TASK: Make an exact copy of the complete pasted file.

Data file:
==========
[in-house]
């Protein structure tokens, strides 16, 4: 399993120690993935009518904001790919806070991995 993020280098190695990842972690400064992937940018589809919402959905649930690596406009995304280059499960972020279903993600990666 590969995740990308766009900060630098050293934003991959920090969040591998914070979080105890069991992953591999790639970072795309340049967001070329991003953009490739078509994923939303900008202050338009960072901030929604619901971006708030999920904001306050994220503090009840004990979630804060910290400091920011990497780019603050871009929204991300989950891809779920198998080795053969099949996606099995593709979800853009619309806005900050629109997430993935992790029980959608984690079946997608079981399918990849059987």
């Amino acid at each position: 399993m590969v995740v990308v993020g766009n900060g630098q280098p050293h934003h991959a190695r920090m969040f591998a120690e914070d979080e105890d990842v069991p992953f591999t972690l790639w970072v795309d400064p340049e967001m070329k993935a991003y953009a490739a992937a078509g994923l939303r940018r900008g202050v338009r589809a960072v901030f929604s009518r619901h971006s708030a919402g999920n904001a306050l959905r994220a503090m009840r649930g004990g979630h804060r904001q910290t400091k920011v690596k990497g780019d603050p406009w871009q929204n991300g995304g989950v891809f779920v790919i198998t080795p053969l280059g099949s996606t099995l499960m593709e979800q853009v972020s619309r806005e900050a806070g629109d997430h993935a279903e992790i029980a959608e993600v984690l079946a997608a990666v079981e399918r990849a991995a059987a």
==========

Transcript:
[in-house]
């Protein structure tokens, strides 16, 4: 399993120690993935009518904001790919806070991995 993020280098190695990842972690400064992937940018589809919402959905649930690596406009995304280059499960972020279903993600990666 590969995740990308766009900060630098050293934003991959920090969040591998914070979080105890069991992953591999790639970072795309340049967001070329991003953009490739078509994923939303900008202050338009960072901030929604619901971006708030999920904001306050994220503090009840004990979630804060910290400091920011990497780019603050871009929204991300989950891809779920198998080795053969099949996606099995593709979800853009619309806005900050629109997430993935992790029980959608984690079946997608079981399918990849059987």
């Amino acid at each position: 399993m590969v995740v990308v993020g766009n900060g630098q280098p050293h934003h991959a190695r920090m969040f591998a120690e914070d979080e105890d990842v069991p992953f591999t972690l790639w970072v795309d400064p340049e967001m070329k993935a991003y953009a490739a992937a078509g994923l939303r940018r900008g202050v338009r589809a960072v901030f929604s009518r619901h971006s708030a919402g999920n904001a306050l959905r994220a503090m009840r649930g004990g979630h804060r904001q910290t400091k920011v690596k990497g780019d603050p406009w871009q929204n991300g995304g989950v891809f779920v790919i198998t080795p053969l280059g099949s996606t099995l499960m593709e979800q853009v972020s619309r806005e900050a806070g629109d997430h993935a279903e992790i029980a959608e993600v984690l079946a997608a990666v079981e399918r990849a991995a059987a």